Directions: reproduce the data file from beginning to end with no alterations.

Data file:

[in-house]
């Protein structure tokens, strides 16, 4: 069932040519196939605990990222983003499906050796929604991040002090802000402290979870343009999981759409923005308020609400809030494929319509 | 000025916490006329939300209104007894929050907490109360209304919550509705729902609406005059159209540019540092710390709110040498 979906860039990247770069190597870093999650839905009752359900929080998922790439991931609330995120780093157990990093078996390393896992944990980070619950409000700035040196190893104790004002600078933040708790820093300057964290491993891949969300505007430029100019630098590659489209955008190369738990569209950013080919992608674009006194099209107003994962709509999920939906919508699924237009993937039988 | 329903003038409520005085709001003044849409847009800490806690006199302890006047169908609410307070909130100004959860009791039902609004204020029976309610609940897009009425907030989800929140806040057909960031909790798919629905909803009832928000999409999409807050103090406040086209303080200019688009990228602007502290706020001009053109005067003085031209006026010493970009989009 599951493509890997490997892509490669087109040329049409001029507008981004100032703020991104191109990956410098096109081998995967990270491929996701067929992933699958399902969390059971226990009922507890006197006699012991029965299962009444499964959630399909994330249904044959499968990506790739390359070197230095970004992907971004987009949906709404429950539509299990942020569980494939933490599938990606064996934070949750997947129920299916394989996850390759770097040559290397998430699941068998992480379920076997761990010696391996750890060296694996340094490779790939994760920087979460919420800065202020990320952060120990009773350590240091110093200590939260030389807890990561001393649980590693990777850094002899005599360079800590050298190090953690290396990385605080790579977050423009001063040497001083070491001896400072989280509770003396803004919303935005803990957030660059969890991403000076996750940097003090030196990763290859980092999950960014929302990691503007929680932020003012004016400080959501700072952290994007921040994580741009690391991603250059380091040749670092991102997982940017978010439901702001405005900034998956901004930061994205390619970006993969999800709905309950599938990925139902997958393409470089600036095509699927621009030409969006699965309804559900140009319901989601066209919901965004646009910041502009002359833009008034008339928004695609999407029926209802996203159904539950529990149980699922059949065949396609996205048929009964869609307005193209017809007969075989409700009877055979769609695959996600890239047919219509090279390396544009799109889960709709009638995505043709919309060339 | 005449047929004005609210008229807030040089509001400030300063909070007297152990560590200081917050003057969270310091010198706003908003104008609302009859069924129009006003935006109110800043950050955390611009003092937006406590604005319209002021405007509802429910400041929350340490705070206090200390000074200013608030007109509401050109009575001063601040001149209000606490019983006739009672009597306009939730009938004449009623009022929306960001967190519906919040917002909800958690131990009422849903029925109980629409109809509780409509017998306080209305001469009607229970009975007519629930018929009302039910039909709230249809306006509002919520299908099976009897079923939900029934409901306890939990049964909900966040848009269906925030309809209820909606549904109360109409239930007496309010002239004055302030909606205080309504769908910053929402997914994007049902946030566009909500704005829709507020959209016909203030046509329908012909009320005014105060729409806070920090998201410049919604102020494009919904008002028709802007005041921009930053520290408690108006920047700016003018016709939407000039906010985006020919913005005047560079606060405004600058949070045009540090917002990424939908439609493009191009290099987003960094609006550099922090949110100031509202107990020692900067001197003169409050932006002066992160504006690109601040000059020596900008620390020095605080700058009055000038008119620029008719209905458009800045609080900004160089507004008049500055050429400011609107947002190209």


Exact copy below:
[in-house]
């Protein structure tokens, strides 16, 4: 069932040519196939605990990222983003499906050796929604991040002090802000402290979870343009999981759409923005308020609400809030494929319509 | 000025916490006329939300209104007894929050907490109360209304919550509705729902609406005059159209540019540092710390709110040498 979906860039990247770069190597870093999650839905009752359900929080998922790439991931609330995120780093157990990093078996390393896992944990980070619950409000700035040196190893104790004002600078933040708790820093300057964290491993891949969300505007430029100019630098590659489209955008190369738990569209950013080919992608674009006194099209107003994962709509999920939906919508699924237009993937039988 | 329903003038409520005085709001003044849409847009800490806690006199302890006047169908609410307070909130100004959860009791039902609004204020029976309610609940897009009425907030989800929140806040057909960031909790798919629905909803009832928000999409999409807050103090406040086209303080200019688009990228602007502290706020001009053109005067003085031209006026010493970009989009 599951493509890997490997892509490669087109040329049409001029507008981004100032703020991104191109990956410098096109081998995967990270491929996701067929992933699958399902969390059971226990009922507890006197006699012991029965299962009444499964959630399909994330249904044959499968990506790739390359070197230095970004992907971004987009949906709404429950539509299990942020569980494939933490599938990606064996934070949750997947129920299916394989996850390759770097040559290397998430699941068998992480379920076997761990010696391996750890060296694996340094490779790939994760920087979460919420800065202020990320952060120990009773350590240091110093200590939260030389807890990561001393649980590693990777850094002899005599360079800590050298190090953690290396990385605080790579977050423009001063040497001083070491001896400072989280509770003396803004919303935005803990957030660059969890991403000076996750940097003090030196990763290859980092999950960014929302990691503007929680932020003012004016400080959501700072952290994007921040994580741009690391991603250059380091040749670092991102997982940017978010439901702001405005900034998956901004930061994205390619970006993969999800709905309950599938990925139902997958393409470089600036095509699927621009030409969006699965309804559900140009319901989601066209919901965004646009910041502009002359833009008034008339928004695609999407029926209802996203159904539950529990149980699922059949065949396609996205048929009964869609307005193209017809007969075989409700009877055979769609695959996600890239047919219509090279390396544009799109889960709709009638995505043709919309060339 | 005449047929004005609210008229807030040089509001400030300063909070007297152990560590200081917050003057969270310091010198706003908003104008609302009859069924129009006003935006109110800043950050955390611009003092937006406590604005319209002021405007509802429910400041929350340490705070206090200390000074200013608030007109509401050109009575001063601040001149209000606490019983006739009672009597306009939730009938004449009623009022929306960001967190519906919040917002909800958690131990009422849903029925109980629409109809509780409509017998306080209305001469009607229970009975007519629930018929009302039910039909709230249809306006509002919520299908099976009897079923939900029934409901306890939990049964909900966040848009269906925030309809209820909606549904109360109409239930007496309010002239004055302030909606205080309504769908910053929402997914994007049902946030566009909500704005829709507020959209016909203030046509329908012909009320005014105060729409806070920090998201410049919604102020494009919904008002028709802007005041921009930053520290408690108006920047700016003018016709939407000039906010985006020919913005005047560079606060405004600058949070045009540090917002990424939908439609493009191009290099987003960094609006550099922090949110100031509202107990020692900067001197003169409050932006002066992160504006690109601040000059020596900008620390020095605080700058009055000038008119620029008719209905458009800045609080900004160089507004008049500055050429400011609107947002190209």